Tin Drum has menu items approved by HealthyDiningFinder.com—an alluring feature to health-conscious guests—as well as state-of-the-art, self-ordering kiosks equipped with health-based software that lets patrons order based on dietary goals, including gluten-free and vegetarian options.
For the franchisee, Tin Drum’s compact design reduces construction and operating costs, while the chain’s debt-free business strategy signals its ongoing effort to pursue strategic growth with the necessary infrastructure to help its franchise partners flourish.
An Outside Perspective: “What makes Tin Drum a win for a franchisee is not only the attractiveness to consumers, but the value-engineered cost of entry and strong AUV,” says Lynette McKee, CEO of McKeeCo Services, a franchising and development strategic advisory firm. “It could be a nice target for a multibrand franchisee looking for a second or third diversification opportunity.”
Total U.S. Unit Count: 12 (10 franchised)
Franchise Fee: $40,000
Total Start-Up Costs: $313,750–$627,083
Royalty: 5.5% of gross sales
Renewal Fee: % of then-current franchise fee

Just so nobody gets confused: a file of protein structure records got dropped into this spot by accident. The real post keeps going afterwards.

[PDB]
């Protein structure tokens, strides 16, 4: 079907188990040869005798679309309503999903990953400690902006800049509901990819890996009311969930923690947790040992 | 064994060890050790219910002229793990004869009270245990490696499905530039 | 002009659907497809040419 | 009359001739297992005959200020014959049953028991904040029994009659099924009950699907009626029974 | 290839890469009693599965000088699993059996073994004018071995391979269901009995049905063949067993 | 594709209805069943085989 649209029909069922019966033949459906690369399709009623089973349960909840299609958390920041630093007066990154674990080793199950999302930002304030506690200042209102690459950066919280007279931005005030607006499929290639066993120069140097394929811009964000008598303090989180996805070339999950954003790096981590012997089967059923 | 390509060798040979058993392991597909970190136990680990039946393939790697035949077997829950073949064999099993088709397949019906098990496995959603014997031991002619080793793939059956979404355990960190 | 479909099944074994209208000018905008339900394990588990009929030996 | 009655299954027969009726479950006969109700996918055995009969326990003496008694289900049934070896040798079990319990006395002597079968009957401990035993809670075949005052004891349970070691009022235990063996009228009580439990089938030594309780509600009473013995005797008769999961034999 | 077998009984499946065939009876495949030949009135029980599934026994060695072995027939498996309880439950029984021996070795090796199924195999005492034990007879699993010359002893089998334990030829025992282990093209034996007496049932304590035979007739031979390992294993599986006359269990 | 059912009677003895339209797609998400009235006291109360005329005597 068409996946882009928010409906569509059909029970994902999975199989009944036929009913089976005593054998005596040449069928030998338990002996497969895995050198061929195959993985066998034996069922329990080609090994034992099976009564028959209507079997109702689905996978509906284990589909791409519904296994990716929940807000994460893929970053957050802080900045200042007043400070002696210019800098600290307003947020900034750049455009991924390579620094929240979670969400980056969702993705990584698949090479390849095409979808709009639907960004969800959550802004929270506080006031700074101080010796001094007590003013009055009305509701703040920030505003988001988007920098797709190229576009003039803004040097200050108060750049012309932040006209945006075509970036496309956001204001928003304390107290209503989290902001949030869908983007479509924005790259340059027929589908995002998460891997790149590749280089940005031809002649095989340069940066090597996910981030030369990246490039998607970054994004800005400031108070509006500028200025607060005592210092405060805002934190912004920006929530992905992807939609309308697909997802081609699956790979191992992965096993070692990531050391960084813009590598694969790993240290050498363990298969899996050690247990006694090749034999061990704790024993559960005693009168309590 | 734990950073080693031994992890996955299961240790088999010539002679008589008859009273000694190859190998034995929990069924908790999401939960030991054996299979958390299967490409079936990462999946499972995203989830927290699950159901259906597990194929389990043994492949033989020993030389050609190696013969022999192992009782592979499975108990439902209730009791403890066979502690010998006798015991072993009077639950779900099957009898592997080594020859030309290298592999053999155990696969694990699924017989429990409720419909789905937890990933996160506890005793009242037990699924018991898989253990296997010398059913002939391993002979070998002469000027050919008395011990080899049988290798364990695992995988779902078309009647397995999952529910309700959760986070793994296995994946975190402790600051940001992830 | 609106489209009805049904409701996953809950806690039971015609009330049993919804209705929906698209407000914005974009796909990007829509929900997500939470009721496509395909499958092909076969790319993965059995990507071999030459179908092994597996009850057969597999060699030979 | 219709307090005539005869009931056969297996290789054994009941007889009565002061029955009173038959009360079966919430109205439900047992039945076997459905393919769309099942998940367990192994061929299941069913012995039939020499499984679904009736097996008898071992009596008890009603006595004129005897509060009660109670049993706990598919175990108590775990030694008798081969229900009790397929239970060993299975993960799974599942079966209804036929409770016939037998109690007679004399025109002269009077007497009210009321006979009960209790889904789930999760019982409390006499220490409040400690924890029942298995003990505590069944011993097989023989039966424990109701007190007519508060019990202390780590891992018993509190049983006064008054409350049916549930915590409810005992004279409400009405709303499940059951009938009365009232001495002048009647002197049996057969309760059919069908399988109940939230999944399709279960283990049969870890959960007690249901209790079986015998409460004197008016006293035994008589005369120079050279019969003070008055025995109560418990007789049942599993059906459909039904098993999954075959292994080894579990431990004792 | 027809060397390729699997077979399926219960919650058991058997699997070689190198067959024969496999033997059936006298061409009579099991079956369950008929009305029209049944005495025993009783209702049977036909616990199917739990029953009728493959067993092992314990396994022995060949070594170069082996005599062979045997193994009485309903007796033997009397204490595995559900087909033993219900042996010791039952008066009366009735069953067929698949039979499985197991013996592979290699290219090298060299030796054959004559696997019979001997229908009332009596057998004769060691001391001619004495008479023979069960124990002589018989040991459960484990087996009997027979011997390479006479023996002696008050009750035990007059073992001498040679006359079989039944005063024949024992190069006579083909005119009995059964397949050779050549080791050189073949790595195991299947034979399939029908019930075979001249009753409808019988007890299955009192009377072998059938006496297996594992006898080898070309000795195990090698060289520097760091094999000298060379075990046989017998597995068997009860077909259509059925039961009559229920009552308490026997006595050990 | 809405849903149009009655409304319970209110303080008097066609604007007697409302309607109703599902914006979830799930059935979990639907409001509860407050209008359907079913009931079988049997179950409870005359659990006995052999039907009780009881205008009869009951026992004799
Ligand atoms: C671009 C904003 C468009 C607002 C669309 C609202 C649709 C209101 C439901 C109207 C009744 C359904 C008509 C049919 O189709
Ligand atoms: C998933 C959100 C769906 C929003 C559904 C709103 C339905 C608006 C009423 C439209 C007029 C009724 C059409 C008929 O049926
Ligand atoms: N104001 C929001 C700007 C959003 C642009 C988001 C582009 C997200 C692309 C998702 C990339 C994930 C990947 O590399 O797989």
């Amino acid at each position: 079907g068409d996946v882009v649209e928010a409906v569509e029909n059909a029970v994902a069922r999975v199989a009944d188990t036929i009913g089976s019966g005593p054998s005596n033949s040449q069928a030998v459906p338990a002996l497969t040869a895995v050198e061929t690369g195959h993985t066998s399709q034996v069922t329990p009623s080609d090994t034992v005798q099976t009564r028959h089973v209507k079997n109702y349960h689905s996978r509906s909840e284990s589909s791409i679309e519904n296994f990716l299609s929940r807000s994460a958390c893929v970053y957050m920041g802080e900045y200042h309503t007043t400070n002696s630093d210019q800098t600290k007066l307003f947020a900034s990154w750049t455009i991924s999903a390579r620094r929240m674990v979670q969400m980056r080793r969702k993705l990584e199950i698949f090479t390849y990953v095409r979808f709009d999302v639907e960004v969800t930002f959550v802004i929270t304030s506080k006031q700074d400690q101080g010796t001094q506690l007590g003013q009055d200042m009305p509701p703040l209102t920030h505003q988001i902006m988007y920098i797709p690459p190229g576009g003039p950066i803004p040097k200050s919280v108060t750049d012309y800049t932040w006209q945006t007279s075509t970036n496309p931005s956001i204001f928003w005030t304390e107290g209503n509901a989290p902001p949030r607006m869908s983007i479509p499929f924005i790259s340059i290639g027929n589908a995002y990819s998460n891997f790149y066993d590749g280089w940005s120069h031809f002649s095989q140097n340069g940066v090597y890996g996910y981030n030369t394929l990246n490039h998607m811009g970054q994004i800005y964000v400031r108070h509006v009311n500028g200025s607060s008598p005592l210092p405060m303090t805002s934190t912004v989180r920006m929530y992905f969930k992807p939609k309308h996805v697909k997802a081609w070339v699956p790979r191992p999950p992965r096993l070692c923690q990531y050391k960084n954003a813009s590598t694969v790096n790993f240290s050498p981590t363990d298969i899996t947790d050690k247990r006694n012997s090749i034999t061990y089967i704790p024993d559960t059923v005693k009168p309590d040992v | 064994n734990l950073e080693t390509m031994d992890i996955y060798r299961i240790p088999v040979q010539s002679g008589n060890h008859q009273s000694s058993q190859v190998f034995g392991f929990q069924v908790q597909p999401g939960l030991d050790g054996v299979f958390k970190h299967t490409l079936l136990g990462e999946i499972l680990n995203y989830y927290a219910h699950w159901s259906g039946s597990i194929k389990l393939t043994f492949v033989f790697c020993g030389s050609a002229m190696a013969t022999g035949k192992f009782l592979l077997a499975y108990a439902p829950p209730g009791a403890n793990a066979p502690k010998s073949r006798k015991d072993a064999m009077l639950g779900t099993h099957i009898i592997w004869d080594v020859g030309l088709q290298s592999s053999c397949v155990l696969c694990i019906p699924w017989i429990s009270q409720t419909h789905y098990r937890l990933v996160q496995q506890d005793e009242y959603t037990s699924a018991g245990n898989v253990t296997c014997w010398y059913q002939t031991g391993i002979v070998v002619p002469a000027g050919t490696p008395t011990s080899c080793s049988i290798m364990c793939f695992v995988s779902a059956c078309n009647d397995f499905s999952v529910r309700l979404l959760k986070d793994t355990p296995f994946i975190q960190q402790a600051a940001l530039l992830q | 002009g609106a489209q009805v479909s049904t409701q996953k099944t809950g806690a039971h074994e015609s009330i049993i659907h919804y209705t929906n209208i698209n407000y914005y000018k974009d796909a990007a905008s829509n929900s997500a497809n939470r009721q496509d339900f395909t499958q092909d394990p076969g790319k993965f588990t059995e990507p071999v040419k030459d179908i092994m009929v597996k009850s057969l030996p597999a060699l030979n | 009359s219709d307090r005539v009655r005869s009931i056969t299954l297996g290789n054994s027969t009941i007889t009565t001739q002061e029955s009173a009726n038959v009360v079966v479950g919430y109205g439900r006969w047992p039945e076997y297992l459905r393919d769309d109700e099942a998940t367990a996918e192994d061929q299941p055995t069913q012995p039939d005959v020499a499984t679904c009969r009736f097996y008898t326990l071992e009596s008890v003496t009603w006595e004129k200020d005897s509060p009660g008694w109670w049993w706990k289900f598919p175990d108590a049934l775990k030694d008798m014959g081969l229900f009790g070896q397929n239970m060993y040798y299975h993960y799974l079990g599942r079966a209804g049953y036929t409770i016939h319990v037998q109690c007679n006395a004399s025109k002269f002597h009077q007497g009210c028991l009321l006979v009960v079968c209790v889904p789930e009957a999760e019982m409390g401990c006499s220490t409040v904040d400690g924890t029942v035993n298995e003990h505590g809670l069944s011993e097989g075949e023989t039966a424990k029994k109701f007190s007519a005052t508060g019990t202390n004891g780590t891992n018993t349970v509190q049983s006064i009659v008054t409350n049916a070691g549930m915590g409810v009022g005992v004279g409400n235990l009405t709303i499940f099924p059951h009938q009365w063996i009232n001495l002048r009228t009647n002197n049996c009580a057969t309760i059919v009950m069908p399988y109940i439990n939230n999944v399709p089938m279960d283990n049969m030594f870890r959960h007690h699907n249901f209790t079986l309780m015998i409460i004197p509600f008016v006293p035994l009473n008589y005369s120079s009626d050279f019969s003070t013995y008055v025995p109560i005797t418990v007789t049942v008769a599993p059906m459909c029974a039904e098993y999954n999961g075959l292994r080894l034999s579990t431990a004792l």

Marketing Fee: 3.5% of gross sales
Count eco-friendly BurgerFi among the latest entries into the burgeoning better-burger category.
Though BurgerFi’s menu is highlighted by all-natural, grass-fed burgers, the Florida-based fast casual also serves up numerous specialty items, including Kobe beef hot dogs, quinoa burgers, hand-cut fries, and frozen custard. Craft beer and wine service further boosts sales potential and differentiates the concept from a swelling list of competitors.
BurgerFi’s corporate office places a premium on providing consistent support to its franchise partners. In addition to providing assistance in such areas as field operations and lease negotiations, the company assigns each franchisee a personal business adviser to work with the operator on an ongoing basis.